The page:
What is an individual voluntary arrangement (IVA)?
If you are unable to afford your debt repayments, an IVA allows you to set up a new payment arrangement with your creditors. It is a formal and legally binding agreement between you and your creditors so you can pay back your debts over a period of time.
This means it’s approved by the court and your creditors have to stick to it. Once an IVA has been approved, your creditors are legally obliged to cease all legal action, freeze all interest and stop adding any late payment charges.
How it works
An IVA must be set up by a qualified person, called an insolvency practitioner.With a predetermined ‘fixed’ repayment period normally consisting of 60 months, an IVA lets you make payments based on affordability rather than their contractual obligations.
On successful completion of the IVA, the creditors are legally obliged to write-off any outstanding debt, leaving you completely debt free.
Who can apply?
Anyone who lives in England, Wales or Northern Ireland (or has done so within the last 6 months) can apply for an Individual Voluntary Arrangement. If you live in Scotland, there is a different arrangement called a Protected Trust Deed.
Whether you are employed, self-employed, a homeowner or a tenant, you can apply for an IVA. You don’t need to have missed any of your contractual debt repayments, but the prospect of doing so should be imminent.
Technically, there is no minimum debt level required to qualify for an IVA. However, general opinion suggests you should have more than £10,000 in unsecured debts.
An IVA can only be used against unsecured debts. These are debts like:
Basically, an unsecured debt is a debt which isn’t ‘secured’ against an asset. This means creditors do not have the right to repossess any property in the event of a breach of terms of the loan agreement.
There are also other types of debts that can be included in an IVA:
As your insolvency practitioner, we will deal with your creditors for you – for the entire process. That means, you will never have to deal with the creditors directly during the lifetime of your IVA.
If you do decide to set up an IVA, we will work out a repayment plan you. This could be monthly payments, a lump sum or a combination of both. The repayment plan will be based on an amount you can reasonably afford and your creditors will need to agree it.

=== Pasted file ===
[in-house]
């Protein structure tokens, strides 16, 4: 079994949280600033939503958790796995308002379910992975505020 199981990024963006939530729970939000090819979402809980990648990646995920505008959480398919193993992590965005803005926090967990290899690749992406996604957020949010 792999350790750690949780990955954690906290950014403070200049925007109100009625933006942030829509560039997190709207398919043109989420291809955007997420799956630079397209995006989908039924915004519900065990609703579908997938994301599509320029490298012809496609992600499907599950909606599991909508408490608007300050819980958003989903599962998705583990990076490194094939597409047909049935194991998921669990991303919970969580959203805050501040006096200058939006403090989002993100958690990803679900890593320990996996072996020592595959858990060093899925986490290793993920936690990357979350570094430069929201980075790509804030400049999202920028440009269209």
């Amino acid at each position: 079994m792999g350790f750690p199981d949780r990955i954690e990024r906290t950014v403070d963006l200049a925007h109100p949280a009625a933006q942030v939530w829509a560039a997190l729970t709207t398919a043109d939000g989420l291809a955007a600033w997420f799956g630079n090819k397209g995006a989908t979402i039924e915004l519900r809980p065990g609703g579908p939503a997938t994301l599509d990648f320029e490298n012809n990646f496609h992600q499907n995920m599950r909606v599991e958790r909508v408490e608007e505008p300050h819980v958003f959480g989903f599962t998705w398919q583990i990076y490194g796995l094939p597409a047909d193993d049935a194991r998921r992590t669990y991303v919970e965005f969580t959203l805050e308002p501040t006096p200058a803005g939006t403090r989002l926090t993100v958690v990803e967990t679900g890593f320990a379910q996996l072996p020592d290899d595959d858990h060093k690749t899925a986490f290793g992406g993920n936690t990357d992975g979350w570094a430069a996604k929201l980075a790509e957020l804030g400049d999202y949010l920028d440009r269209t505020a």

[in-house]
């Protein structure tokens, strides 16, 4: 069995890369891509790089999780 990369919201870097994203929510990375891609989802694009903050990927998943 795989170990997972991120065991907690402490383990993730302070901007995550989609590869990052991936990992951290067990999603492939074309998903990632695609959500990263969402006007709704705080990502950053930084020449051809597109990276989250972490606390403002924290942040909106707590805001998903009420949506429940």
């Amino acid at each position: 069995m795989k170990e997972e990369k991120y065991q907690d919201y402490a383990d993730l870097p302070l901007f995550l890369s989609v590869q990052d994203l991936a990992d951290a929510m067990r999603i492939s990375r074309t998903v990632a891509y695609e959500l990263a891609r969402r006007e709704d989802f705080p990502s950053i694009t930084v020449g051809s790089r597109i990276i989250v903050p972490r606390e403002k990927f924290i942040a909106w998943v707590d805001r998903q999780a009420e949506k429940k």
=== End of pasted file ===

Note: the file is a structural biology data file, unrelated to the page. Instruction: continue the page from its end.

If you’re making monthly payments, the IVA will usually last for 5 or 6 years. Any repayments will be paid directly to your insolvency practitioner (that’s us) and we will distribute the money to your creditors. If the payments you make aren’t enough to pay your debts in full by the end of your IVA, you won’t have to pay the rest, but we will advise you about this.
You make affordable monthly payments, usually over five or six years.
If you’re a homeowner you’ll usually be able to keep your home, as long as you maintain the mortgage payments and any secured loans on your property.
There are no set up fees to be paid before your IVA is agreed
There are fees once your IVA is in progress, but these will be included in your monthly repayments and will be set by your creditors
If you have a lump sum to offer, this can be paid as a one-off ‘full and final’ settlement, or a combination of a lump sum payment followed by monthly payments
Once you’ve made your final payment any remaining unsecured debt is written off and your creditors can’t pursue you for payments
No, you don’t need to attend court. For the vast majority of applicants, the IVA application process is conducted at ‘arms length’.
This means that, unless you would prefer otherwise, all your dealings will be with us (your Insolvency Practitioner) via telephone and/or email.
You will not have to attend court and you will not be confronted by your creditors.
Since the introduction of the IVA Protocol in February 2008, most high street creditors have become very familiar with IVAs and, in most instances, are supportive of them.
They each have a well documented company policy which outlines their stance on IVA proposals.Occasionally, a creditor may be in the process of taking enforcement action at the time of application and, if necessary, we, as your Insolvency Practitioner can intervene.
In that case, we can apply for an Interim Order. This is a court order which forces the creditor to halt legal action until after the outcome of the creditors’ meeting has been established.
Yes, technically speaking, you can enter an IVA if your are currently unemployed.
However, it’s likely that other surrounding factors will determine whether an IVA is the most suitable solution for you, such as your employment prospects, the amount you can afford to repay and the level of your debt.
We think it’s best to have a chat with our advisors to fully understand your choices and the obligations that come with an IVA, before you commit yourself.
No, unlike Bankruptcy, an IVA protects property and the equity held within it. As a result, an IVA applicant will not be required to sell their home.
Instead, creditors will demand that you try to release any equity at a pre-arranged time during the IVA term.
Fortunately, creditors’ expectations will be limited by the IVA protocol meaning they can’t force you to sell your home if you can’t release equity from it.
Instead the IVA will be extended for 12 months in lieu of any equity that can’t be released.
If you’re still feeling confused, feel free to drop us an email or give us a call.